Sex sells. Except when it doesn't.

Two years ago, when the people at Atlus tried to convince big-box stores to distribute their newest game, Catherine, they found that companies like Walmart and Target weren't interested in selling sex. Store reps were turned off by the game's box art, which features a shirtless man trapped inside a woman's giant cleavage. Perhaps because of that—or because of the fact that the game's deluxe edition shipped with boxers and a body pillow—they thought that Catherine was an explicit sex game.

We don't carry games like that, the stores would say, unaware that Catherine actually doesn't show much sex. The 2011 Japanese puzzle game is suggestive, but not lurid.

Atlus needed to find a way to get big stores to see that. So they did what any reasonable company would do: they made a sex tape.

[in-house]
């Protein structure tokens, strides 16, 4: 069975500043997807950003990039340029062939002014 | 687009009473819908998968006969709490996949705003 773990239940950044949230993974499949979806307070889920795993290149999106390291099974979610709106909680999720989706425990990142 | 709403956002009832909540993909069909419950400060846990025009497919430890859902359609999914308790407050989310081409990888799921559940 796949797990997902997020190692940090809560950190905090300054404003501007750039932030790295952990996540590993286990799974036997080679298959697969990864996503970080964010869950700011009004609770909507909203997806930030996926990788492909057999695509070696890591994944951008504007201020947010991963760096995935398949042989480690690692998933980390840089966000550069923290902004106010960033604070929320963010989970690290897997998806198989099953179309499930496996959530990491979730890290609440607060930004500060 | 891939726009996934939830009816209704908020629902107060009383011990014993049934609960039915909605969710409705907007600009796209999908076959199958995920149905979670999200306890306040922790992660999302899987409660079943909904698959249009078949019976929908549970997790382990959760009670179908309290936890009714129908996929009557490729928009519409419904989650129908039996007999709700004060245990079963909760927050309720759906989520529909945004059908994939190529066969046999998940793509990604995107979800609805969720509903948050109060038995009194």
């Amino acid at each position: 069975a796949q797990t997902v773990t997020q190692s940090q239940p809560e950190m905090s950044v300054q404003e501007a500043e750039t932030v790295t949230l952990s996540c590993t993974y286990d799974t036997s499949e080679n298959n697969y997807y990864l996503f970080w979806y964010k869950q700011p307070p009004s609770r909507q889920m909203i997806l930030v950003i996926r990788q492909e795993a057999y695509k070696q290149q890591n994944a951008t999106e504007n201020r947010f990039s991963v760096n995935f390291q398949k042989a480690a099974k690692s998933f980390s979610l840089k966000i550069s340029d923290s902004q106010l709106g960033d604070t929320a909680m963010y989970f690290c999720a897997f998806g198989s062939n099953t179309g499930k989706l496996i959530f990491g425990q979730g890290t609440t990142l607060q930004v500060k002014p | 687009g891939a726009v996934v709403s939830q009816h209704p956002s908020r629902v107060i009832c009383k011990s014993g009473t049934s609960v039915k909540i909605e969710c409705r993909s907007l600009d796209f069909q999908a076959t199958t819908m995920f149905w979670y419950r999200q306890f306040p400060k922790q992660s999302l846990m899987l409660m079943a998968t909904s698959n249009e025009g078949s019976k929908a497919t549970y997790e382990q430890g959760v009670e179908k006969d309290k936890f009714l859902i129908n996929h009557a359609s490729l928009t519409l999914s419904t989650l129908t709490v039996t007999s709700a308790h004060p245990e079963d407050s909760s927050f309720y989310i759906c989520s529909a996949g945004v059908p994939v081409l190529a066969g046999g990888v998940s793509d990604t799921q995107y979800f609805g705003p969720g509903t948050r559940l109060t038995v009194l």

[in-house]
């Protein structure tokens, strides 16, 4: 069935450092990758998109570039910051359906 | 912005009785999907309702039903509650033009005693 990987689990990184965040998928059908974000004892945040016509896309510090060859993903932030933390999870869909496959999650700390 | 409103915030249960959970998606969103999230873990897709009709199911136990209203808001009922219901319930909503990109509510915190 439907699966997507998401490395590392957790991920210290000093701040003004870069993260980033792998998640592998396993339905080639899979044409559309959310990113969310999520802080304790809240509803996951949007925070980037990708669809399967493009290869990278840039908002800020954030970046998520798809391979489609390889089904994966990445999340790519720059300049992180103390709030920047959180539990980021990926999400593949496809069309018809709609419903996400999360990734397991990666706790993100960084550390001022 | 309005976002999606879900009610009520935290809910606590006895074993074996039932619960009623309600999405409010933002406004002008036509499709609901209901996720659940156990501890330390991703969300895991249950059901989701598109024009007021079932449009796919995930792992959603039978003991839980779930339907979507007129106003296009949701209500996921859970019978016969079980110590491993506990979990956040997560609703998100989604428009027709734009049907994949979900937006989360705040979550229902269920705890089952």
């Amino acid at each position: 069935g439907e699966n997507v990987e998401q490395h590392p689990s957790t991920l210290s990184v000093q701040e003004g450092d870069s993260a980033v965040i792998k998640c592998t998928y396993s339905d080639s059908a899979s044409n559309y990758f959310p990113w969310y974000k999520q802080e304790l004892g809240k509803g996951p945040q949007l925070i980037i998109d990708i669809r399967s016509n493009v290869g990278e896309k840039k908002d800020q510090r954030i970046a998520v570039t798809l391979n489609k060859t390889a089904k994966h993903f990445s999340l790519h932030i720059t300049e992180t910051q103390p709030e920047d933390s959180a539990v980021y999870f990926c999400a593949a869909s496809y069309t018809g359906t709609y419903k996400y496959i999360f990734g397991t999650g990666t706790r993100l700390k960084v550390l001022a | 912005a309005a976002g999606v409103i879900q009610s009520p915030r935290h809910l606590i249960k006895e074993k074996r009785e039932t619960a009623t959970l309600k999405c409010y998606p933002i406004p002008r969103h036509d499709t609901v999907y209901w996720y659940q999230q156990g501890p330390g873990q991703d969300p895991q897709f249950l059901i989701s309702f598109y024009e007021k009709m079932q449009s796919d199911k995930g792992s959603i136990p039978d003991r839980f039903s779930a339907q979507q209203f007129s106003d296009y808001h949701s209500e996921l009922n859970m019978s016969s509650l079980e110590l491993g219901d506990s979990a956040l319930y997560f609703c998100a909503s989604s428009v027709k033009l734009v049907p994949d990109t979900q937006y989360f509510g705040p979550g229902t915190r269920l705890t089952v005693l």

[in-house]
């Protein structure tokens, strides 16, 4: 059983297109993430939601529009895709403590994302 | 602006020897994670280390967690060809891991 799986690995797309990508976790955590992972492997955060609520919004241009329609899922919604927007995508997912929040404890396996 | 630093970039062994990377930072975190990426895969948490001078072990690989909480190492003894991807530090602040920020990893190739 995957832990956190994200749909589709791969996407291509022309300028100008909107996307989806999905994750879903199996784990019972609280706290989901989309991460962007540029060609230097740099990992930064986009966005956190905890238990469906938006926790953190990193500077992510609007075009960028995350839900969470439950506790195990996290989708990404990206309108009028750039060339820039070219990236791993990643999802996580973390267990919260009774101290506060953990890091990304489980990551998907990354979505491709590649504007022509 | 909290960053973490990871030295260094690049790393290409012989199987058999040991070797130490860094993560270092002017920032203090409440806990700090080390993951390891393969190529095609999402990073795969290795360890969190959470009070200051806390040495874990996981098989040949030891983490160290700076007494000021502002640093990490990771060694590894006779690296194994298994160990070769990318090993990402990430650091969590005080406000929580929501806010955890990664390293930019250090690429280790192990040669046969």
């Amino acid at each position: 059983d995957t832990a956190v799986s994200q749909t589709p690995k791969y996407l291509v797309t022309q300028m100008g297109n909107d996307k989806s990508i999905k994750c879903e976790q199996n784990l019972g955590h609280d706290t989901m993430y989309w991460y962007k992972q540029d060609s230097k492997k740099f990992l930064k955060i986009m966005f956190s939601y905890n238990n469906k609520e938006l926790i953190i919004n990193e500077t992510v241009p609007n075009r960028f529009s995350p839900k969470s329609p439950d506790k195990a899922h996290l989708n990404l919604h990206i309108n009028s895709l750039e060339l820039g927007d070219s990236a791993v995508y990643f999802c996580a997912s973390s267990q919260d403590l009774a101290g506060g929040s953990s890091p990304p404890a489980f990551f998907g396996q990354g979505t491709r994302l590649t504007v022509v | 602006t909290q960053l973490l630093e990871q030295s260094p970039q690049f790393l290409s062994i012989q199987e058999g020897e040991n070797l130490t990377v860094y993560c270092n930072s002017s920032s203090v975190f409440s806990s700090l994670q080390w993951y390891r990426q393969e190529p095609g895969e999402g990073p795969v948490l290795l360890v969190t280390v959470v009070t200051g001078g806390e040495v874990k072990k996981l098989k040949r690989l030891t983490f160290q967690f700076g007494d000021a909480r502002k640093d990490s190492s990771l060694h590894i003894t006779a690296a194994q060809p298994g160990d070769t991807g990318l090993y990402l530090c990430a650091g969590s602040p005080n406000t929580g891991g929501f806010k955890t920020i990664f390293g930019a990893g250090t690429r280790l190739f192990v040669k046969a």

The scheme was simple: just before the company met with retailers, Atlus's video guy put together a reel of explicit scenes from big-budget video games that those stores already carried. Sex scenes. Shower scenes. The works. Their PR manager at the time, Aram Jabbari, narrated the video in a nasally voice, describing every scene as it happened.


After every juicy section, Jabbari would add: "That's not in Catherine!"

Catherine's risque box art caused some problems for Atlus, so they made an alternate cover to sell in more conservative stores.


At the end of the video, they showed off Catherine's most explicit sex scenes—which aren't really all that explicit—and explained that the game wasn't even close to as graphic as some of the games that they could find in Walmart and Target right then and there.

It worked. Big stores agreed to sell Catherine—and started to worry about what else they were selling.

"They were surprised that they were actually carrying games that had that stuff in there," said Tim Pivnicny, Atlus's vice president of sales and marketing. "It eased their fears [about Catherine], but I think caused them some distress about the other things."